Petplan saved us at least 5 grand during all this. Get lifetime pet insurance.
But despite his best attempts to destroy himself, the dog is growing up. He got over his fear of the stairs, and then his fear of the bath, and now insists on being an active participant in every shower. He’s too big to sleep between my legs like he did as a tiny puppy, but he did find a favourite spot along the back of the sofa. Now he lies behind me like an extra headrest, which doesn’t do my back any favours, but does make for a great background on video calls.
As for destroying his environment, we invested heavily in bitter apple spray and did our best to tire him out with walks. One of the reasons I wanted a dog was to make sure I’d get out of the house every day, and now I do, rain or shine. For two hours every day, we walk around the neighbourhood, along country roads and through fields. We see hundreds of spaniels, all named Charlie.
The dog’s mission on walks is to pee on things and entertain the community. Bus passengers watch him belly-flop into a muddy puddle and laugh at him (and me). If we try to walk past the local pet shop instead of going in, he throws a tantrum and lies on the pavement and refuses to move, and people come out of the neighbouring shops to offer suggestions. Yesterday, as we walked down the street, a woman in her 60s yelled “hello you handsome boy!” at him. People I don’t recognise seem to recognise him – they greet him by name or comment on how he’s actually walking today, instead of lying on the pavement and refusing to move.
Lying on the pavement and refusing to move is a common theme. He does this when he realises the walk is almost over, or when he sees another dog he wants to play with, or if the person we’ve been walking with leaves. Sometimes he does this in the middle of the street and has to be dragged to safety. A neighbour saw him doing this once and laughingly called him a “stupid fool”, which seemed a bit harsh, but fair. Friends describe him as “pure of heart, dumb of ass”.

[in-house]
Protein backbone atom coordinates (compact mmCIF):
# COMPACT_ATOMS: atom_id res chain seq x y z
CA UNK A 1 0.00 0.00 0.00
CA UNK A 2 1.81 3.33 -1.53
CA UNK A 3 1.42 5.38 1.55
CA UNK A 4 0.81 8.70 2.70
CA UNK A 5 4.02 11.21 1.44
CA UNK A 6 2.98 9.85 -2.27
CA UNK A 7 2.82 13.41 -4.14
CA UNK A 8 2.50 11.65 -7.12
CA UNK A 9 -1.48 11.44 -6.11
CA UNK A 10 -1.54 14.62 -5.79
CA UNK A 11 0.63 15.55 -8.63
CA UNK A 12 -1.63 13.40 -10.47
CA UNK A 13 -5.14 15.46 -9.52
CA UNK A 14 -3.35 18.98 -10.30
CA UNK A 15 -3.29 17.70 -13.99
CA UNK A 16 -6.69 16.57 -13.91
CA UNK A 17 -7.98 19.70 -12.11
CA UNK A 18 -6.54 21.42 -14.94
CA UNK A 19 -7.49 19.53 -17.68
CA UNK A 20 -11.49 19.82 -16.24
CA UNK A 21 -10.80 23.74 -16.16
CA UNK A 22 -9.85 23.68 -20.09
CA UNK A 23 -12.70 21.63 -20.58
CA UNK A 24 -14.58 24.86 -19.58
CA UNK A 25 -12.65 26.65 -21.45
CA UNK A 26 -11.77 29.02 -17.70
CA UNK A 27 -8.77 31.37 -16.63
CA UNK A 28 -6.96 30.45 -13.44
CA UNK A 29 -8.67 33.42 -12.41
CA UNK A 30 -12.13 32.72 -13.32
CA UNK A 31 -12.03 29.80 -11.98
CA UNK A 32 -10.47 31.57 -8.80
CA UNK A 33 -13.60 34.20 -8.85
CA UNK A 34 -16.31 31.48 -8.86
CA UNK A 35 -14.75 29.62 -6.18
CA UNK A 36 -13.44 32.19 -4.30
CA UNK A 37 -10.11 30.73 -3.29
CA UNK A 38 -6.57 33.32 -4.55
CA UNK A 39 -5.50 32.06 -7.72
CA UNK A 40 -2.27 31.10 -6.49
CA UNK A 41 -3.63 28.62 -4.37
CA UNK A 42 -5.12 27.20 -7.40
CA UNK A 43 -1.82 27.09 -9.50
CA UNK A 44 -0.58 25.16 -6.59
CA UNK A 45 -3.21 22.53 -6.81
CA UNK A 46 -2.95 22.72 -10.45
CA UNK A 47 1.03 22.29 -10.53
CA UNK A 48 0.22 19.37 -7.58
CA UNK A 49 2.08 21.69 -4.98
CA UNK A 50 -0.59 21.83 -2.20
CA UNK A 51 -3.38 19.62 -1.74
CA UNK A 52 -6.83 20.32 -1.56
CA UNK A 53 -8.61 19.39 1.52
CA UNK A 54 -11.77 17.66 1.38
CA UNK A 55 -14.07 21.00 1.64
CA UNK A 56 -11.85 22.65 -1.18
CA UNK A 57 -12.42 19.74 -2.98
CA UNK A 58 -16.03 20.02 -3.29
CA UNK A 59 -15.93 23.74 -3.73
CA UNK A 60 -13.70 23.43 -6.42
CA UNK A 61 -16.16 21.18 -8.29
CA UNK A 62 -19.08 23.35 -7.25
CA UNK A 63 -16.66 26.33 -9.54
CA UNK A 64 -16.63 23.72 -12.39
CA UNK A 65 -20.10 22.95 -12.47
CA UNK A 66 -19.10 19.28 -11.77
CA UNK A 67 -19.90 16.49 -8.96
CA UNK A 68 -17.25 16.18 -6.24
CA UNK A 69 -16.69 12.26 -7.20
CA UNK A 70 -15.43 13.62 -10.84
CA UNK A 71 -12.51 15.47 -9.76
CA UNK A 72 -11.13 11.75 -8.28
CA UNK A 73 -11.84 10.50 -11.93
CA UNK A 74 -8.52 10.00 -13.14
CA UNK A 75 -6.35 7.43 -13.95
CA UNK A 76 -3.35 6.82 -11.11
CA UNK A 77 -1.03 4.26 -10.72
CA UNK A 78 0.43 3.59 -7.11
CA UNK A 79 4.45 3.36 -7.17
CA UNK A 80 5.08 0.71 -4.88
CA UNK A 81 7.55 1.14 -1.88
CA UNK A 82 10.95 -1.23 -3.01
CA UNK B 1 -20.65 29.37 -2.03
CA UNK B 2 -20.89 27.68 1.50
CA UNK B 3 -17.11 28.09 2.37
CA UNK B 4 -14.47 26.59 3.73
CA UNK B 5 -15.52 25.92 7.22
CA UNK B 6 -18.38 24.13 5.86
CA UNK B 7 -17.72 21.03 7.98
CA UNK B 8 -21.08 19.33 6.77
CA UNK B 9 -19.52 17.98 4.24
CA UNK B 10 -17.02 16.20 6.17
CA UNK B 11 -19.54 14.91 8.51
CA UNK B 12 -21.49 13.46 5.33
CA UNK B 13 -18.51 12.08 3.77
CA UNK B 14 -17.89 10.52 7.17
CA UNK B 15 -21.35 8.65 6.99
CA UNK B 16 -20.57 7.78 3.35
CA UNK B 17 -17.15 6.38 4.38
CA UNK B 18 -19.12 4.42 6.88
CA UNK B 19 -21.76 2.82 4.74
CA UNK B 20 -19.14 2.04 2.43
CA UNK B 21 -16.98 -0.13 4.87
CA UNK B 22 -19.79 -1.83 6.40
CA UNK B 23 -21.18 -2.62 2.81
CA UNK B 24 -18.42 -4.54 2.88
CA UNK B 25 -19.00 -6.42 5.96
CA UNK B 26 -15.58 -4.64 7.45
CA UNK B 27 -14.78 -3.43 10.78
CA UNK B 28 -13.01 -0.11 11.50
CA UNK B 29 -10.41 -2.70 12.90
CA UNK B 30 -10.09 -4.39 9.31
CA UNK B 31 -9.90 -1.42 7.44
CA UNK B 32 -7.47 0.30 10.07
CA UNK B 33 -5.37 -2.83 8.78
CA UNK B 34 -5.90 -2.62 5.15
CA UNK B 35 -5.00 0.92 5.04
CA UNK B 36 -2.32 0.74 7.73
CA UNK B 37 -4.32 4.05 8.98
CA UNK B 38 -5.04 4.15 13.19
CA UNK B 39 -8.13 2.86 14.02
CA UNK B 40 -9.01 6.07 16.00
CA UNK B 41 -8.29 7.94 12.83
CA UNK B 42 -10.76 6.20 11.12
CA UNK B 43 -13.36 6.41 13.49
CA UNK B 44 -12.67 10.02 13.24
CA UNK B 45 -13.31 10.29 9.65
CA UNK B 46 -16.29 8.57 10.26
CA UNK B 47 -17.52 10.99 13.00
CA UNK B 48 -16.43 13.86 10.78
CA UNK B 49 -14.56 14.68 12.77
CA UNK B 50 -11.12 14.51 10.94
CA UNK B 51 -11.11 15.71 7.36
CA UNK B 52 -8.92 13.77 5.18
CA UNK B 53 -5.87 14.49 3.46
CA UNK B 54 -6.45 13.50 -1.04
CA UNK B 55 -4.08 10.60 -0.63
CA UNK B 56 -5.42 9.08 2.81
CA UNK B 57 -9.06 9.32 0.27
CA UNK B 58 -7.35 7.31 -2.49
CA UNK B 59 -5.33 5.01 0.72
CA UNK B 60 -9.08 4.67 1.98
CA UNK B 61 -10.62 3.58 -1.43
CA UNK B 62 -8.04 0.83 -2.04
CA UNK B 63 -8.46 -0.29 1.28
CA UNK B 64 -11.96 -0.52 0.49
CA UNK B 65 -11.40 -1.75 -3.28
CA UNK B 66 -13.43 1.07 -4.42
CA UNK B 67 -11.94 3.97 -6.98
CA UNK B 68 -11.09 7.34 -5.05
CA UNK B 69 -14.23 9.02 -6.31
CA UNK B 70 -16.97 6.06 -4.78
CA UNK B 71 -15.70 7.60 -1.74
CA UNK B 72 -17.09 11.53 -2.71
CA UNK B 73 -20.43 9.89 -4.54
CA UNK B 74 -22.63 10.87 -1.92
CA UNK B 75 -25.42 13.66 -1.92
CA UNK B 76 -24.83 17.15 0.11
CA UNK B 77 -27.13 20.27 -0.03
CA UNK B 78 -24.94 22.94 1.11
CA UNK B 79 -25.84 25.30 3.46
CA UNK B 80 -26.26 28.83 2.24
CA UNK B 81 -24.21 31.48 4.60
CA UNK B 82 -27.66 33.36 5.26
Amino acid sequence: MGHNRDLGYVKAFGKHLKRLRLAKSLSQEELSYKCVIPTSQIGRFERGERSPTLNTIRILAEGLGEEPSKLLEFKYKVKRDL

At home, his favourite position is to lie on his back, belly-up, with gravity pulling his lips back in an expression we call “gator face”. He lies on his back while sleeping, or playing with a toy, or chewing on a treat. The first thing he asks for in the morning is a good belly rub.
The dog is now almost 15 months old. Behaviourally, we still have lots to work on – the resource guarding is much more manageable than it was, but still a factor. His recall leaves much to be desired, especially around other dogs. He’s also a complete clinger and cries even if he’s shut out of the bathroom. But he no longer shreds our hands to bits. The only toilet accidents he’s had in 2022 have been when he was doped up post-surgery. He’s never acquired a taste for the contents of the bin, or for drinking toilet water. Best of all, he doesn’t mind sleeping in and lets us have a lie-in on the weekend.
The first year of the dog has been a lot of things: stressful, painful, expensive. Certainly educational – I’m sure if we had to do it all again, we’d do a lot of things differently. But as we start to see the light at the end of the tunnel that is dog adolescence, I am glad to have him here. My handsome boy. My stupid fool. My dog.